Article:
Karl Paul Reinhold Niebuhr (June 21, 1892 – June 1, 1971) was an American theologian, ethicist, public intellectual, commentator on politics and public affairs, and professor at Union Theological Seminary for more than 30 years. Also known for authoring the Serenity Prayer, Niebuhr received the Presidential Medal of Freedom in 1964. Among his most influential books are Moral Man and Immoral Society and The Nature and Destiny of Man, the latter of which was written as the result of Niebuhr's delivery of the Gifford Lectures. Niebuhr was also the brother of another prominent theologian and ethicist, H. Richard Niebuhr. Starting as a leftist minister in the 1920s indebted to theological liberalism, he shifted to Neo-Orthodox theology in the 1930s, explaining how the sin of pride created evil in the world, and created the theo-philosophical perspective known as Christian realism. He attacked utopianism as ineffectual for dealing with reality, writing in The Children of Light and the Children of Darkness (1944):

"Man's capacity for justice makes democracy possible; but man's inclination to injustice makes democracy necessary."

Niebuhr's realism deepened after 1945 and led him to support the United States' efforts to confront Soviet communism around the world. A powerful speaker, he was one of the "most influential religious leaders of the 1940s and 1950s in American public affairs. Niebuhr battled with religious liberals over what he called their naïve views of the contradictions of human nature and the optimism of the Social Gospel, and battled with the religious conservatives over what he viewed as their naïve view of scripture and their narrow definition of "true religion". During this time he was viewed by many as the intellectual rival of John Dewey. Niebuhr was also one of the founders of Americans for Democratic Action and spent time at the Institute for Advanced Study in Princeton, New Jersey.

Niebuhr's long-term contributions to political philosophy and political theology involve relating the Christian faith to "realism" in international relations and foreign affairs, away from idealism, and his contribution to modern just war thinking. His work has significantly impacted on international relations theory, with political scientists such as Hans Morgenthau, Kenneth Waltz and Andrew Bacevich noting his influence on their thinking. Numerous politicians and activists such as former President Jimmy Carter, Martin Luther King, Jr., Hillary Clinton, Madeleine Albright, John McCain, and Eliot Spitzer have also noted his influence on their thinking. Historian Arthur M. Schlesinger, Jr. described Niebuhr "the most influential American theologian of the 20th century". and Time Magazine posthumously called Niebuhr "the greatest Protestant theologian in America since Jonathan Edwards". Recent years have seen a renewed interest in Niebuhr's work, in part because of President Barack Obama's stated admiration for Niebuhr.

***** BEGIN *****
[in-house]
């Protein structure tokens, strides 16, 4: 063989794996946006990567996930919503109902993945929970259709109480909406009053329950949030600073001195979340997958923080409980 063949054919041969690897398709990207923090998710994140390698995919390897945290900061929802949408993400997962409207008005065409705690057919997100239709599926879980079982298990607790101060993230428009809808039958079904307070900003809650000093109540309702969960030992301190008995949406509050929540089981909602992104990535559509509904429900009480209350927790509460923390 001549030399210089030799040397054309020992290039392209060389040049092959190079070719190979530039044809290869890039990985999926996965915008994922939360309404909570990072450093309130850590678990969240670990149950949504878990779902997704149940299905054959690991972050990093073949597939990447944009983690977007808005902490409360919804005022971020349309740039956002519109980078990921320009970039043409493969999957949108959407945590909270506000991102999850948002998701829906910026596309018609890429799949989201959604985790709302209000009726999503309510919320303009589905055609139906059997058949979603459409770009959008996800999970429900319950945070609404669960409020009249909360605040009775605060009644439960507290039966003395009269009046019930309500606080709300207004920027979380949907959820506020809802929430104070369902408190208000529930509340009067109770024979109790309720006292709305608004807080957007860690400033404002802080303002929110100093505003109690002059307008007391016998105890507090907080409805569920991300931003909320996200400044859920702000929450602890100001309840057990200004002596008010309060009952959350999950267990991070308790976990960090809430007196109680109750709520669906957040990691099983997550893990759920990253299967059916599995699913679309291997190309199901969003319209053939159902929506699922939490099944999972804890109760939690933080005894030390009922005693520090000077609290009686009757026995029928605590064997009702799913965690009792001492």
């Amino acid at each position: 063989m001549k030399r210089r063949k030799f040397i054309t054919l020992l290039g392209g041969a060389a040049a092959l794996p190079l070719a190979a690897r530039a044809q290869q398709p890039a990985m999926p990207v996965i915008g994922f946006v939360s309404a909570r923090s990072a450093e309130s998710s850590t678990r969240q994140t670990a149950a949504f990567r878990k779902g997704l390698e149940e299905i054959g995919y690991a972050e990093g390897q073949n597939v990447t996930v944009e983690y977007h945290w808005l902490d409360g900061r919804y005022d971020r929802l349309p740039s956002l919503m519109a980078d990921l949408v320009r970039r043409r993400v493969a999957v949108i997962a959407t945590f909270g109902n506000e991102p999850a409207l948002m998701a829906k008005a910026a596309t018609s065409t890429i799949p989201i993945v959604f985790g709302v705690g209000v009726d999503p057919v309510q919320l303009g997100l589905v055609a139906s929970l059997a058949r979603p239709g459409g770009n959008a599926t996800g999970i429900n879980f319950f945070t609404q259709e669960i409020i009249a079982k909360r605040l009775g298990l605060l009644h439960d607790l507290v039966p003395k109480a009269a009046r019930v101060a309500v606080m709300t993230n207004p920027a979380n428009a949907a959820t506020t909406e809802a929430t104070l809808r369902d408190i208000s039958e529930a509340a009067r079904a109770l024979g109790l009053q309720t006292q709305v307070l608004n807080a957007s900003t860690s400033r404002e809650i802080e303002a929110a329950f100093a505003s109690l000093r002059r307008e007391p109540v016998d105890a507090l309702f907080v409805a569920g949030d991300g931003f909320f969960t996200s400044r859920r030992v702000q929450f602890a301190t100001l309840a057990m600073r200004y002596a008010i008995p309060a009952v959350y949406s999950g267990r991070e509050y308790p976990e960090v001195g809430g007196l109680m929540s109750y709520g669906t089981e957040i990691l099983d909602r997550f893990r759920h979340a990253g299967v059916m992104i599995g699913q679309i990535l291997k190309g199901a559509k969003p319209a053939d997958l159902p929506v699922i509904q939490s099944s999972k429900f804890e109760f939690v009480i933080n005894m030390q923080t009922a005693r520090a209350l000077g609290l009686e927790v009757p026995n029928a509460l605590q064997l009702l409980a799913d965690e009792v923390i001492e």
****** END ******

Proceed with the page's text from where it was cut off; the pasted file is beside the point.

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Reinhold Niebuhr Poems

Reinhold Niebuhr Quotes

A wise architect observed that you could break the laws of architectural art provided you had mastered them first. That would apply to religion as well as to art. Ignorance of the past does not guarantee freedom from its imperfections.
Reinhold Niebuhr (1892-1971), U.S. theologian, historian. Leaves from the Notebook of a Tamed Cynic, 1928 entry (1930).
Life is a battle between faith and reason in which each feeds upon the other, drawing sustenance from it and destroying it.
Reinhold Niebuhr (1892-1971), U.S. theologian, historian. Leaves from the Notebook of a Tamed Cynic, 1928 entry (1930).
I think there ought to be a club in which preachers and journalists could come together and have the sentimentalism of the one matched with the cynicism of the other. That ought to bring them pretty close to the truth.
Reinhold Niebuhr (1892-1971), U.S. theologian, historian. Leaves from the Notebook of a Tamed Cynic, 1928 entry (1930).

Comments about Reinhold Niebuhr

Barbara Cogswell 27 Jun 2019 01:00
I am looking for the title of the poem in which a simple example of his Serenity Prayer is part, can anyone help with the title? I wish to read the entire poem at my church service this Sunday.